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The NHS is set to save a record £300 million after negotiating deals with five manufacturers on low cost versions of the health service’s most costly drug, Simon Stevens announced today.
The huge anticipated saving, the biggest in NHS history from a single drug negotiation, was unlocked by the introduction of ‘biosimilar’ versions of adalimumab are double previous estimates – and would pay for 11,700 more community nurses or 19,800 more breast cancer treatments for patients.
The deal should mean hospitals pay around a quarter of the more than £400 million each year they currently spend on adalimumab, which is used to treat severe hospital treated conditions such as rheumatoid arthritis, inflammatory bowel disease and psoriasis.
It also means that NHS England, working with NHS Improvement, is on course to deliver on its ambition to cut £300 million from the nation’s annual medicines bill by 2021 through greater use of best value biological medicines a year early.
Simon Stevens, NHS England’s chief executive, said: “As part of the NHS’s Long Term Plan we are ensuring every penny of extra investment is wisely spent. Harnessing the power of competition between drug companies, NHS England has now freed up hundreds of millions of pounds of savings to reinvest in patient care. By working with patients and frontline clinicians we’ve now successfully negotiated the biggest ever set of savings on what was the NHS’s most costly drug.
“This is another example of how the smarter approach to biosimilar medicines in the UK and Europe gives patients and taxpayers a much better deal than they get in the United States.”
Adalimumab’s exclusive patent recently expired and the NHS has moved swiftly to drive strong competition between biosimilar manufacturers and the manufacturer of the originator brand, resulting in huge cost discounts.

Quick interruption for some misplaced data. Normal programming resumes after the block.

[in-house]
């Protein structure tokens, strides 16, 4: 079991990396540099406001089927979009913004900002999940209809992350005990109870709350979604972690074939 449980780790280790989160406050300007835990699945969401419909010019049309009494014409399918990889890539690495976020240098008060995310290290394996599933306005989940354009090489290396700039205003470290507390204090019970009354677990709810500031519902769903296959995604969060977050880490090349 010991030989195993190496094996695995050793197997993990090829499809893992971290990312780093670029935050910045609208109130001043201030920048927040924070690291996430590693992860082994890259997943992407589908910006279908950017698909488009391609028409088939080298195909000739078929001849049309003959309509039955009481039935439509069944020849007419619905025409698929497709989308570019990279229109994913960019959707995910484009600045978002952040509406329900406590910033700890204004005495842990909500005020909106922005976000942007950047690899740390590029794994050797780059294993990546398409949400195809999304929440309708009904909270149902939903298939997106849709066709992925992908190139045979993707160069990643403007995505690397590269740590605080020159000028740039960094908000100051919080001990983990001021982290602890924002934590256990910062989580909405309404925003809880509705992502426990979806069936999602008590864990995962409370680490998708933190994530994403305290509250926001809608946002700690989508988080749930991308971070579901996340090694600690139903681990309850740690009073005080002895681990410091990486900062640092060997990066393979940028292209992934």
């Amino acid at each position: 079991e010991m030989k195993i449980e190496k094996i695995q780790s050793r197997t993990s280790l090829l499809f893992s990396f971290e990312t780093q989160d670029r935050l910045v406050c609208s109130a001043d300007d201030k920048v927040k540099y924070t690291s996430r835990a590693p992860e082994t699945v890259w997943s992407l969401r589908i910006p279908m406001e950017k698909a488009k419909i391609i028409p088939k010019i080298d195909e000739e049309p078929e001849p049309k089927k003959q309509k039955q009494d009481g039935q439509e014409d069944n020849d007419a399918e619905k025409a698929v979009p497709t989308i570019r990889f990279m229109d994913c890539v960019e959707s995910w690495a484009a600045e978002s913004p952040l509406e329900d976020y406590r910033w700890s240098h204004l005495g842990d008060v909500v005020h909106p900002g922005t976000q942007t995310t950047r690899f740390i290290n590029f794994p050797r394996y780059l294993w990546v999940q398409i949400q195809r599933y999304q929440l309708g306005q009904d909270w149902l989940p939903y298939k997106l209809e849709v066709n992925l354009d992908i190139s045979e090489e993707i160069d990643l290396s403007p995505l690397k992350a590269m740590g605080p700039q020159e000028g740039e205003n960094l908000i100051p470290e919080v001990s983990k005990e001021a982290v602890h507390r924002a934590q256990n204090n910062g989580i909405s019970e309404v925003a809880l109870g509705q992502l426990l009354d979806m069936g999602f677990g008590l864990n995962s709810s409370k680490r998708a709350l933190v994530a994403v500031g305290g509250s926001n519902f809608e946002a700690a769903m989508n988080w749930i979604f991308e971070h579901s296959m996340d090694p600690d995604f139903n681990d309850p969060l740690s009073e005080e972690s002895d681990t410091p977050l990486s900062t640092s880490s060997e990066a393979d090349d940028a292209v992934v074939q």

NHS England has now accepted bids from four companies who manufacture biosimilar versions of the medicine – Amgen, Biogen, Mylan/Fujifilm Kyowa Kirin and Sandoz – as well as the manufacturer of the originator medicine, AbbVie.
More than 46,000 patients are being prescribed the drug today, available under the brand name Humira®, for severe hospital treated conditions such as rheumatoid arthritis, inflammatory bowel disease and psoriasis.
This is the latest example of ‘smart procurement’ by NHS England, supporting use of best value biologics across the country, whilst ensuring security of supply and providing patients and clinicians with treatment options. Close working between NHS England, patient groups and clinicians has been central to achieving this outcome.
Biosimilar versions of adalimumab are expected to be available to NHS patients in December. The ongoing use of Humira® may also continue where clinically appropriate or where it is the best value.
Clinicians are responsible for the decision, in consultation with the patient, to prescribe a biological medicine. NHS England expects patients switching to a biosimilar will have the same response as to the original medicine. To ensure plurality of supply each NHS region has a choice of medicines that they can prescribe – if the first choice medicine isn’t clinically appropriate for the patient they will have access to one of the other products available.
NHS England has issued guidance to Trusts and CCGs telling them that nine out of 10 new patients should be started on the best value biological medicine within three months of a biosimilar launch. At least 80% of existing patients should be switched to the best value biological medicine within 12 months.
In 2016/17 the NHS spent £18.2 billion on medicines, an increase of more than one third since 2010/11. In 2017/18, the NHS saved over £200 million by using best value biologics.
Adalimumab provides major clinical benefits to patients with severely debilitating diseases and NHS England will continue working closely with patient groups and clinical service providers during this period of transition to ensure that the very high quality of patient care is maintained.